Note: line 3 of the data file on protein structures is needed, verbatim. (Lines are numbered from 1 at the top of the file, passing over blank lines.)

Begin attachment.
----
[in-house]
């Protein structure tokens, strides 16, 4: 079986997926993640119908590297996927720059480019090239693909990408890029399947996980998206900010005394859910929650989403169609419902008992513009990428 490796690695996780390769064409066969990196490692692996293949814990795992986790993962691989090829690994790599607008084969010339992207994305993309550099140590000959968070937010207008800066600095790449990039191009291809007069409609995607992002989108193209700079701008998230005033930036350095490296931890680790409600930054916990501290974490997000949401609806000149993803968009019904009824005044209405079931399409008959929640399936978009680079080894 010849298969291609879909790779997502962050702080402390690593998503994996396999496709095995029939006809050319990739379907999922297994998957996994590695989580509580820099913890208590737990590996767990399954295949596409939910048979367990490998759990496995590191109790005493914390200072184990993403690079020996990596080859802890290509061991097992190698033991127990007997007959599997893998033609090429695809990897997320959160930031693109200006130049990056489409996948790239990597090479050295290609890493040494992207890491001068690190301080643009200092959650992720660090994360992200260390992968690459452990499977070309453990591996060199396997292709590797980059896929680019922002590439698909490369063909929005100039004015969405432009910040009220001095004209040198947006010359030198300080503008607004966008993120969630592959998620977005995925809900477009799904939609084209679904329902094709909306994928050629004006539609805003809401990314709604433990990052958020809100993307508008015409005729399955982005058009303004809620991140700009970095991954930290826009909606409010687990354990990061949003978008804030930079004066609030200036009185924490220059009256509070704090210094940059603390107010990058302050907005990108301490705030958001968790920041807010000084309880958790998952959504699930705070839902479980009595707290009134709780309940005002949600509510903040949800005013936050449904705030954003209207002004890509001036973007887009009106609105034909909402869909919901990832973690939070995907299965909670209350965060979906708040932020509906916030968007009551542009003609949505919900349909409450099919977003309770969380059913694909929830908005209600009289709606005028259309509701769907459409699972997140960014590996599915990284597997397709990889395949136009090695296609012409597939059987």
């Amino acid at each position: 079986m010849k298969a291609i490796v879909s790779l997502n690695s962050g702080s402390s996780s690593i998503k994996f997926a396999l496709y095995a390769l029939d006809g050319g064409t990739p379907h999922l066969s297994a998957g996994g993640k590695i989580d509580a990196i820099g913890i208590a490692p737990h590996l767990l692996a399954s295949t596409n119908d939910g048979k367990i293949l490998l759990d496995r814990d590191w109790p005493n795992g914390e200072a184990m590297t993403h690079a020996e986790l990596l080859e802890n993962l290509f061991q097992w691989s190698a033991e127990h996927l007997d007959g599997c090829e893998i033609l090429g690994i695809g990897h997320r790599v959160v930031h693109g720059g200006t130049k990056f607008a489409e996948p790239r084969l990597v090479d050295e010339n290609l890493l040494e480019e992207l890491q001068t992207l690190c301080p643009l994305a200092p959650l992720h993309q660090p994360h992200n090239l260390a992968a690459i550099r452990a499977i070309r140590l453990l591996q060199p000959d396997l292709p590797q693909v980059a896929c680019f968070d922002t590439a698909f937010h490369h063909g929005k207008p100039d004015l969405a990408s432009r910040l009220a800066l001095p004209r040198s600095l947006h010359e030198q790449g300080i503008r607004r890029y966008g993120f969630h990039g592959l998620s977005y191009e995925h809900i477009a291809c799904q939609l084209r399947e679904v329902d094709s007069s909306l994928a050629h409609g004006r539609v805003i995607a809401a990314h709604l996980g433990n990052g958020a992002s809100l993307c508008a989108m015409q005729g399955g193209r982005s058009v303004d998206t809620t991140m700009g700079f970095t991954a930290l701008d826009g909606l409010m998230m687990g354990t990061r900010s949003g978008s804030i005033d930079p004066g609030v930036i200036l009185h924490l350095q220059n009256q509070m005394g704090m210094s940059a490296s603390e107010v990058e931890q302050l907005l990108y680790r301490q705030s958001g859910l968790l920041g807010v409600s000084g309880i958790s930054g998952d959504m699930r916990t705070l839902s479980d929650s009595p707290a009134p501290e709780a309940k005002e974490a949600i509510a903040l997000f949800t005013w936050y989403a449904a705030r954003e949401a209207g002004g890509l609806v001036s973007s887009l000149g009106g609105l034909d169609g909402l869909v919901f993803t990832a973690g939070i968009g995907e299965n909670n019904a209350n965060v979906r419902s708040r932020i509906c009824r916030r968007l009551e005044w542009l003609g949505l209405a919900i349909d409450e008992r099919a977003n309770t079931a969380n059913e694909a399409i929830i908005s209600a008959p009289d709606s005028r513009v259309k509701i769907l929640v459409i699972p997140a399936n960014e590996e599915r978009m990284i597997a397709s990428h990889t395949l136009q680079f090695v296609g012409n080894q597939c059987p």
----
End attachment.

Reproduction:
């Amino acid at each position: 079986m010849k298969a291609i490796v879909s790779l997502n690695s962050g702080s402390s996780s690593i998503k994996f997926a396999l496709y095995a390769l029939d006809g050319g064409t990739p379907h999922l066969s297994a998957g996994g993640k590695i989580d509580a990196i820099g913890i208590a490692p737990h590996l767990l692996a399954s295949t596409n119908d939910g048979k367990i293949l490998l759990d496995r814990d590191w109790p005493n795992g914390e200072a184990m590297t993403h690079a020996e986790l990596l080859e802890n993962l290509f061991q097992w691989s190698a033991e127990h996927l007997d007959g599997c090829e893998i033609l090429g690994i695809g990897h997320r790599v959160v930031h693109g720059g200006t130049k990056f607008a489409e996948p790239r084969l990597v090479d050295e010339n290609l890493l040494e480019e992207l890491q001068t992207l690190c301080p643009l994305a200092p959650l992720h993309q660090p994360h992200n090239l260390a992968a690459i550099r452990a499977i070309r140590l453990l591996q060199p000959d396997l292709p590797q693909v980059a896929c680019f968070d922002t590439a698909f937010h490369h063909g929005k207008p100039d004015l969405a990408s432009r910040l009220a800066l001095p004209r040198s600095l947006h010359e030198q790449g300080i503008r607004r890029y966008g993120f969630h990039g592959l998620s977005y191009e995925h809900i477009a291809c799904q939609l084209r399947e679904v329902d094709s007069s909306l994928a050629h409609g004006r539609v805003i995607a809401a990314h709604l996980g433990n990052g958020a992002s809100l993307c508008a989108m015409q005729g399955g193209r982005s058009v303004d998206t809620t991140m700009g700079f970095t991954a930290l701008d826009g909606l409010m998230m687990g354990t990061r900010s949003g978008s804030i005033d930079p004066g609030v930036i200036l009185h924490l350095q220059n009256q509070m005394g704090m210094s940059a490296s603390e107010v990058e931890q302050l907005l990108y680790r301490q705030s958001g859910l968790l920041g807010v409600s000084g309880i958790s930054g998952d959504m699930r916990t705070l839902s479980d929650s009595p707290a009134p501290e709780a309940k005002e974490a949600i509510a903040l997000f949800t005013w936050y989403a449904a705030r954003e949401a209207g002004g890509l609806v001036s973007s887009l000149g009106g609105l034909d169609g909402l869909v919901f993803t990832a973690g939070i968009g995907e299965n909670n019904a209350n965060v979906r419902s708040r932020i509906c009824r916030r968007l009551e005044w542009l003609g949505l209405a919900i349909d409450e008992r099919a977003n309770t079931a969380n059913e694909a399409i929830i908005s209600a008959p009289d709606s005028r513009v259309k509701i769907l929640v459409i699972p997140a399936n960014e590996e599915r978009m990284i597997a397709s990428h990889t395949l136009q680079f090695v296609g012409n080894q597939c059987p």